Friday, September 29, 2006

Trying to Get Published - Part Two

Everybody agrees that, in trade publishing, you need an agent. Agents do not tend to be involved in academic publishing, largely because there is not enough money in the business to make it worth their while. They are also rare in the textbook market because publishers often commission authors directly rather than waiting for submissions to come in. But in trade publishing, agents are essential. Publishers like agents because they act as gatekeepers. Many publishing houses no longer accept unsolicited manuscripts at all and those that do give them very little attention. However, when a trusted agent submits a proposal, an editor knows that it has already been approved by a fellow professional in the business and is probably worth a look. That doesn't mean the editor will publish it - they probably won't - but they will look at it.

Agents are paid by results. They get around 15% of an author's royalties. This makes them completely dependent on the success of their authors. An editor has a salary to support them if it all goes wrong. On the other hand, an agent can get very rich whereas salaries in the publishing industry are notoriously stingy.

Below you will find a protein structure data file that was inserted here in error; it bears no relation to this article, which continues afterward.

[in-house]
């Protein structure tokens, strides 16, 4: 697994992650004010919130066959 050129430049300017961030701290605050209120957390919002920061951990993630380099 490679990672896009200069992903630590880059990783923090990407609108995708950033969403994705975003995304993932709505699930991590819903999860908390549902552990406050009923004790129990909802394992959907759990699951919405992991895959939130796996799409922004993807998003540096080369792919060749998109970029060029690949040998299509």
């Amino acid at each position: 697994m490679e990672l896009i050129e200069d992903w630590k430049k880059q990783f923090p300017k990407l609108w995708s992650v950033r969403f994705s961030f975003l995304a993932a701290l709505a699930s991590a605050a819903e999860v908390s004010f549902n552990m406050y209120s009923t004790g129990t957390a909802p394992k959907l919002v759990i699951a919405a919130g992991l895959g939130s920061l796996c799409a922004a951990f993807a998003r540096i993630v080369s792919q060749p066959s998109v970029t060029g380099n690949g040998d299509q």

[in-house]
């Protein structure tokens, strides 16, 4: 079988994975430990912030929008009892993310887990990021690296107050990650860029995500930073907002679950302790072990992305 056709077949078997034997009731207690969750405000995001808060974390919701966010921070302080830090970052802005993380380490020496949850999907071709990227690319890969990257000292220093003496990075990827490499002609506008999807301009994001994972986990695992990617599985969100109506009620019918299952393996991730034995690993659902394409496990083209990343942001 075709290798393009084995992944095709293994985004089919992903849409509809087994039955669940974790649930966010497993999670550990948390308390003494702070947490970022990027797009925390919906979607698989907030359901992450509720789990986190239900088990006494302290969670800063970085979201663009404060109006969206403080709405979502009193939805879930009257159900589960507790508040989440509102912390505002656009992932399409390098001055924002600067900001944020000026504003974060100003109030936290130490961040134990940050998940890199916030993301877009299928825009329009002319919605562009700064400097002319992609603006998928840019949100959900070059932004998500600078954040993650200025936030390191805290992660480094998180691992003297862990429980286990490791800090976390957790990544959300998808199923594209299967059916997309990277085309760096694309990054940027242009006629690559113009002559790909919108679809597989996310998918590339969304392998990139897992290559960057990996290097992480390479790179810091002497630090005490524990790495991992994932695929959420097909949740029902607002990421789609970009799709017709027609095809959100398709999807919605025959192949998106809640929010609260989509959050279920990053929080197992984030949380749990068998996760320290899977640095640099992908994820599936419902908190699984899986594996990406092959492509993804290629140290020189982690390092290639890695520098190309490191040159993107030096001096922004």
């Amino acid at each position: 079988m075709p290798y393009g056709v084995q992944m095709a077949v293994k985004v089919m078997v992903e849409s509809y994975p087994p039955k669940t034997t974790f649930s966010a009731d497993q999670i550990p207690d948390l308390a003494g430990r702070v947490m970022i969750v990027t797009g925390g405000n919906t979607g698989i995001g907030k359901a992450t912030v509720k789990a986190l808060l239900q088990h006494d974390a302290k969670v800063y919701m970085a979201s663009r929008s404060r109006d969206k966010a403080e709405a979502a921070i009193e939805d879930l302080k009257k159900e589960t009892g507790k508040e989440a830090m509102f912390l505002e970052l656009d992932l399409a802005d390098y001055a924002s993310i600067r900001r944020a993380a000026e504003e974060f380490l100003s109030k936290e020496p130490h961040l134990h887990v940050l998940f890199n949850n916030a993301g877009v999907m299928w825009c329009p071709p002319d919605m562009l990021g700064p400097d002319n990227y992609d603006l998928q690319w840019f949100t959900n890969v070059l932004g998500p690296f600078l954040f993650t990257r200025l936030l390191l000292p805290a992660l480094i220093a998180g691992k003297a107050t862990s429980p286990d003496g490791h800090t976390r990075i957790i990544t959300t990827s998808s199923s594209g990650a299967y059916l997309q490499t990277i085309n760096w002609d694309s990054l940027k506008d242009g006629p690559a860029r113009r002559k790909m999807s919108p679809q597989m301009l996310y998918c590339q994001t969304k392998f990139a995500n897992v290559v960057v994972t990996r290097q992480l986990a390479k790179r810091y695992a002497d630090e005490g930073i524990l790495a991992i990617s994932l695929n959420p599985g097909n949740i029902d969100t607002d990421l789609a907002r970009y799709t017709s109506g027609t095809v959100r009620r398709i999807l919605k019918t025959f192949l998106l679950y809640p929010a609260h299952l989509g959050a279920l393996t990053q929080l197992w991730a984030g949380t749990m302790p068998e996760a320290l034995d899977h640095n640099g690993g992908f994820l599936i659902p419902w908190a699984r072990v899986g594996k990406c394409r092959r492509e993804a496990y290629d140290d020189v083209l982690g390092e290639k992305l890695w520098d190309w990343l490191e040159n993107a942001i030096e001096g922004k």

As I wanted my book to be published as a trade title, it was clear that I needed an agent. I began the search with a copy of the writer's bible The Writers and Artists Yearbook. This includes a listing of literary agents that is also available on-line. I picked out three and sent them a one -page synopsis by post. The replies were polite but not all that keen. However, one of them enclosed a guide to producing a book proposal that made a number of very helpful suggestions. I got to work.

Then I had a sudden thought. I googled for 'literary agent' together with the names of several authors whom I thought were writing stuff similar to me. In this way I found several agents with websites that included detailed guidance on submissions. Some even said that they didn't mind an initial approach by email (although others said they didn't like this idea at all). This seemed a good idea and I composed a short emailing trying to sell the essence of my book. I sent it to a US agent who had represented some history of science authors. Due to other commitments, I didn't check my email until late next day and found not just a reply from the agent, but a chaser asking why he hadn't heard back from me. He wanted my proposal as quickly as possible! I polished it up as best I could and emailed it back. His reply took a week and when it came it was the last thing I was expecting...

Next, how I actually found an agent.

Comments or questions? Post them at Bede's dedicated yahoo group.

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